The solution, however, is less clear. The civil service is aging. Right now, 6 percent of the national government workforce is under 30 years old, and for IT professionals that percentage is halved. Industry offers better pay, and it also offers faster hiring of eager soon-to-be graduates. The onboarding process for one government employee, the GAO found, took 19 months. Then there's the matter of what happens once you've managed to make it into the building. So-called digital-ready hires may be wasted if agencies aren't ready for them — which happens much too often in government workplaces that haven't spent any time figuring out how technologies relate to their missions.
Certainly, standing up an academy modeled after the military institutions could help with some of these problems, if the education were paid for and the hiring process streamlined. Forging a digital culture at these agencies, as the GAO notes, will also be essential; appointments for political leaders and promotions for career ones should take tech-savviness into account. It is also worth considering another possibility: With so many excellent STEM schools already out there, investing more in them may be in order before crafting from scratch a separate, siloed entity to foster civil servants. ROTC-esque scholarships at existing universities, for instance, could draw in a bigger, broader group of interested individuals while focusing on the expertise they'll need to work in government.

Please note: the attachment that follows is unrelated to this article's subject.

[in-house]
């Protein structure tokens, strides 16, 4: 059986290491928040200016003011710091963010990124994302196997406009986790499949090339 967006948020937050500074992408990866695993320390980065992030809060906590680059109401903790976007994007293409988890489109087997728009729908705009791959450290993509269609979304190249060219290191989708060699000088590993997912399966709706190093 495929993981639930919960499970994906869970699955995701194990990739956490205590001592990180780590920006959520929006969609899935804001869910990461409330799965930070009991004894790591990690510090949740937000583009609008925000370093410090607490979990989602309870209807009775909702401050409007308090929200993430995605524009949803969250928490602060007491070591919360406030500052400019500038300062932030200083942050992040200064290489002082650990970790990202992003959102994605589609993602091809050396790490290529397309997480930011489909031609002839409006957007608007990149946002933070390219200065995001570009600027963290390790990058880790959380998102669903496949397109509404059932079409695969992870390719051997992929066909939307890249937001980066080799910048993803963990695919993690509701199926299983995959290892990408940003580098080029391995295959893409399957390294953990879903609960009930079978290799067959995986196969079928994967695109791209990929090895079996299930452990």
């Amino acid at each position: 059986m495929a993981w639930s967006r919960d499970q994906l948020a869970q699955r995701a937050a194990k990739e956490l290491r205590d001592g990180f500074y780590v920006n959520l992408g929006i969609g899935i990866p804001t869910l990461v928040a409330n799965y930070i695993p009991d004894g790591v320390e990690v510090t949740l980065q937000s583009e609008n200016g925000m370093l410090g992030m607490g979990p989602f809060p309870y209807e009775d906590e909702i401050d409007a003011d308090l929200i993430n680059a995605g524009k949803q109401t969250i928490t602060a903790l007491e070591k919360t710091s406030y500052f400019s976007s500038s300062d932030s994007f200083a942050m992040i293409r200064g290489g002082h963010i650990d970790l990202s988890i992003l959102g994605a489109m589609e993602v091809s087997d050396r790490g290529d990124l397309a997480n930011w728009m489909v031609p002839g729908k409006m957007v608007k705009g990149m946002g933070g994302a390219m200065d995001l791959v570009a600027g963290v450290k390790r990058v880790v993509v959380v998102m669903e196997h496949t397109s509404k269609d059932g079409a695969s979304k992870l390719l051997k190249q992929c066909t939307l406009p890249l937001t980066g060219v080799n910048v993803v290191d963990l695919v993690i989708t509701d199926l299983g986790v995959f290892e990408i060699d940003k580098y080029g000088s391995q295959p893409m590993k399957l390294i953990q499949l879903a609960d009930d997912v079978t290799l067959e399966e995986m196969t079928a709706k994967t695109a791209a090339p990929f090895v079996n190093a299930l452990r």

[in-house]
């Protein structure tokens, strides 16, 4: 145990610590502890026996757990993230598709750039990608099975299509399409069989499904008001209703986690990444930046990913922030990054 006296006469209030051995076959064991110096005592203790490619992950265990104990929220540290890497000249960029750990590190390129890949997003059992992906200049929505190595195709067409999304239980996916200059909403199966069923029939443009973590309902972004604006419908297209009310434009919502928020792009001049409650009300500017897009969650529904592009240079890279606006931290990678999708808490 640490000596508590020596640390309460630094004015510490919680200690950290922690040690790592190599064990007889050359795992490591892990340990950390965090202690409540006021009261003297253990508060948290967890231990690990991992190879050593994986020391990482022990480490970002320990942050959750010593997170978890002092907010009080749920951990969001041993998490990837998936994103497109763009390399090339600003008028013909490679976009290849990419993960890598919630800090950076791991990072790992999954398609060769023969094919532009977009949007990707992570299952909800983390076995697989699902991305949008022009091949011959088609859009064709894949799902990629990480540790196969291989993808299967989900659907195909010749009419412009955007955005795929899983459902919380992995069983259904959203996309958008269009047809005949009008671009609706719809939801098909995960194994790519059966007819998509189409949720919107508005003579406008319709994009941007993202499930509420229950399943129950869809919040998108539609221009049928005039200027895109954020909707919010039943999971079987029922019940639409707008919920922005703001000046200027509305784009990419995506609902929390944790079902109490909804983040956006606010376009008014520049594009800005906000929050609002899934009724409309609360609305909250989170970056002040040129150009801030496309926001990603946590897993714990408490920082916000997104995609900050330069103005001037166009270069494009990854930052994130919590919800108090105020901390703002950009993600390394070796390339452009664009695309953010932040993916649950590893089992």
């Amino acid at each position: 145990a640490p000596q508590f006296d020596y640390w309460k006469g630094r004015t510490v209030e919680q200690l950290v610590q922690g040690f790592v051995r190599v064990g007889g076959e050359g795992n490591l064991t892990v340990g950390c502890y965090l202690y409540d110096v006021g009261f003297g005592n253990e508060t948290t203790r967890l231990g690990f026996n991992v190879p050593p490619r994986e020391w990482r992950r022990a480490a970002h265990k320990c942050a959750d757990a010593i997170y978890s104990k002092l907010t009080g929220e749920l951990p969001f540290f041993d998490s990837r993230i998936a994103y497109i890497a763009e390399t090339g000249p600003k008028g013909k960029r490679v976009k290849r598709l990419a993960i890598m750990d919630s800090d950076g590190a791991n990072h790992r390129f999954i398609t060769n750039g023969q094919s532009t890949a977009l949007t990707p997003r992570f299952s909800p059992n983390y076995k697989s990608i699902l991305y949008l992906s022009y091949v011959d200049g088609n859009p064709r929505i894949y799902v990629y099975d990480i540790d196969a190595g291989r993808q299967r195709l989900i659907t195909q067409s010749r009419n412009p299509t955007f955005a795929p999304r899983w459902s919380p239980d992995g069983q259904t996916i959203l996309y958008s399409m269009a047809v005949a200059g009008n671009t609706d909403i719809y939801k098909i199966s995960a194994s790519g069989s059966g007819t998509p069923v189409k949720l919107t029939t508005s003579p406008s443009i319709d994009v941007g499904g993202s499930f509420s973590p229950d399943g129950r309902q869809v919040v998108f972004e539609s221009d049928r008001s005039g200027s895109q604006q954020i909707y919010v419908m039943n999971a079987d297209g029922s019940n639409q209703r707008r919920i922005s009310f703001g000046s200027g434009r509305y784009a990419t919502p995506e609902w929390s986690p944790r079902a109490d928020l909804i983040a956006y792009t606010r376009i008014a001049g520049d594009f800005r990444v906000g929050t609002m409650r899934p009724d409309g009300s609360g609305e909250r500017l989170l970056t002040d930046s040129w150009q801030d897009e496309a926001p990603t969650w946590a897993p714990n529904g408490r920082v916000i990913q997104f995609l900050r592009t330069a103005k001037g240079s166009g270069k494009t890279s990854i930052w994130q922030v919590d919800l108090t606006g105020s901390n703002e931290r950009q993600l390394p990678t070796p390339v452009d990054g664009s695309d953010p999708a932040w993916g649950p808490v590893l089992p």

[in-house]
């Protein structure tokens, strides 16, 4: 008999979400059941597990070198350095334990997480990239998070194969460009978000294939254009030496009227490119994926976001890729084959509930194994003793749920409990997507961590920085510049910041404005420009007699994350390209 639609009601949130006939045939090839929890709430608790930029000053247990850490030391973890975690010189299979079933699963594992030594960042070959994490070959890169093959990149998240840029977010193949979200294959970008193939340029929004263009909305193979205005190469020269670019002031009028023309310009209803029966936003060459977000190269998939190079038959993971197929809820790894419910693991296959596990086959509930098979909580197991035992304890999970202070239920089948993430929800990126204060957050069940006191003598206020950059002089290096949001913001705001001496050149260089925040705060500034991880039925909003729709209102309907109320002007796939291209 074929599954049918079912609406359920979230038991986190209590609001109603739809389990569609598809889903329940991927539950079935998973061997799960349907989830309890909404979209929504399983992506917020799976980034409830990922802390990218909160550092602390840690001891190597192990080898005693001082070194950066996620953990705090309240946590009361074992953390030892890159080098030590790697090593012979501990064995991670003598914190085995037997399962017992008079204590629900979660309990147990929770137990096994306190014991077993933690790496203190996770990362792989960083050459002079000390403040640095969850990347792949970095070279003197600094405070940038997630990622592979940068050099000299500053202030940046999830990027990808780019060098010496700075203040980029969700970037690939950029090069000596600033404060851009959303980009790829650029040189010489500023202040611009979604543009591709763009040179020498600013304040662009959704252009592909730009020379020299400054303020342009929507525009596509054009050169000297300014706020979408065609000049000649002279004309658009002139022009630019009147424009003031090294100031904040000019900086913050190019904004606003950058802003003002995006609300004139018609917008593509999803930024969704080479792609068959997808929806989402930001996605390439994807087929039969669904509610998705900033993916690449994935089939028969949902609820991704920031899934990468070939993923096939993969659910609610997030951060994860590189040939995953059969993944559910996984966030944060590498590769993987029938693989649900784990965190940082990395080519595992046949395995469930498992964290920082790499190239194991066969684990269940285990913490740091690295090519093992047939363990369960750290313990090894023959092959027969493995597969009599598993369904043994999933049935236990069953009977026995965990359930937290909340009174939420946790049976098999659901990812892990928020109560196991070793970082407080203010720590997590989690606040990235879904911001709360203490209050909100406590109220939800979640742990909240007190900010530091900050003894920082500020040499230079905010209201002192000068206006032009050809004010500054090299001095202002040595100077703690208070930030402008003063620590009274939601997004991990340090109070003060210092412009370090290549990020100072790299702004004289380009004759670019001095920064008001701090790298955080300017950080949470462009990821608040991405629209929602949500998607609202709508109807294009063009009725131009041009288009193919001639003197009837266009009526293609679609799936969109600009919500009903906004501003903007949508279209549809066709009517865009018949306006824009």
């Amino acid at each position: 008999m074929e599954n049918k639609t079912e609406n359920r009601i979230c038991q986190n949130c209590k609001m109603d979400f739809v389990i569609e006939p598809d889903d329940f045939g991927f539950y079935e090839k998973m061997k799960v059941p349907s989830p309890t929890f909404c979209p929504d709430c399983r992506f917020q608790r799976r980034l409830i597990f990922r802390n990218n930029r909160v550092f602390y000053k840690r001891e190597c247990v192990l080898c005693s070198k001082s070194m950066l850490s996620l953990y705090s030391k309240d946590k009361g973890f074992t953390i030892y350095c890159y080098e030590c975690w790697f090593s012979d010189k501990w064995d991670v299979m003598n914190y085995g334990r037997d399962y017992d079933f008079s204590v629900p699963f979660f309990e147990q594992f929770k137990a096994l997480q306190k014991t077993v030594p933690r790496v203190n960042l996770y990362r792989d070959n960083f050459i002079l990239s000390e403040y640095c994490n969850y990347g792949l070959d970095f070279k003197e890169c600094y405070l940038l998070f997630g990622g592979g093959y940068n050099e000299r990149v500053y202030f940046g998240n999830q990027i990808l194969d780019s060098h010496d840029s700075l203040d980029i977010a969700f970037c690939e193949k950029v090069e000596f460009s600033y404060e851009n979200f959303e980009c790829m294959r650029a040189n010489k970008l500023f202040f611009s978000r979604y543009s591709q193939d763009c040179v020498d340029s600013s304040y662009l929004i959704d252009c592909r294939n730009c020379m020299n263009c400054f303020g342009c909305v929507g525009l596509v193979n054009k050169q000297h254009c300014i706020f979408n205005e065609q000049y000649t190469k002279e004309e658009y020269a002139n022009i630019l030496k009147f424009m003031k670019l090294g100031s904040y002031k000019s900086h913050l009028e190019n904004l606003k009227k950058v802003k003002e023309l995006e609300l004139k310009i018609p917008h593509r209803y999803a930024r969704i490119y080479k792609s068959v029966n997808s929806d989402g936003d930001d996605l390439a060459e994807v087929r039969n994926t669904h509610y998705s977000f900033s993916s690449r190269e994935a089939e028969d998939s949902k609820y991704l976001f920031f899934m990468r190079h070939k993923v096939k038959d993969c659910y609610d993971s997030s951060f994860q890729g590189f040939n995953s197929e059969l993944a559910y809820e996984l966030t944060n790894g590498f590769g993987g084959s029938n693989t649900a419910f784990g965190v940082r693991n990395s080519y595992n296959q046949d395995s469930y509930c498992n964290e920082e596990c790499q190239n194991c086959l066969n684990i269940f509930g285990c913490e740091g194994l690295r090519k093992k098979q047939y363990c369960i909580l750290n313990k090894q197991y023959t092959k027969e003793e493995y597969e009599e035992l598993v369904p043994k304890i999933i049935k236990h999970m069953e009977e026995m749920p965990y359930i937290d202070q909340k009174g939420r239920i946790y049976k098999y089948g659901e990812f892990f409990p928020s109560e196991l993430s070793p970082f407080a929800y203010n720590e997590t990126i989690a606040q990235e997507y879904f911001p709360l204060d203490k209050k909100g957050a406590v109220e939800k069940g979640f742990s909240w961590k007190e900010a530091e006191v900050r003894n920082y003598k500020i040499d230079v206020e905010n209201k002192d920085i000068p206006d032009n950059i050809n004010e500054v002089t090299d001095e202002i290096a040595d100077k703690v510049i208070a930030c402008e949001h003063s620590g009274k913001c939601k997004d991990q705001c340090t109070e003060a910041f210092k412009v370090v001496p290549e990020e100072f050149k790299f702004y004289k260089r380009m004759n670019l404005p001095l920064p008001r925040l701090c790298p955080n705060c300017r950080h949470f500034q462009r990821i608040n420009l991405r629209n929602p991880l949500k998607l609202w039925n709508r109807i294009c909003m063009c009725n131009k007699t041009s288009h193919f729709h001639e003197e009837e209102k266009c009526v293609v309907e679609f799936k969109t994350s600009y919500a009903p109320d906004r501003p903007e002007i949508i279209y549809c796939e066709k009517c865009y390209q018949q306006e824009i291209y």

The good news is that by requesting the GAO report, Congress is asking the right questions. Now, lawmakers and federal agencies alike must look for — and prioritize — the right answers, instead of continuing to allow the government to lag where it ought to lead.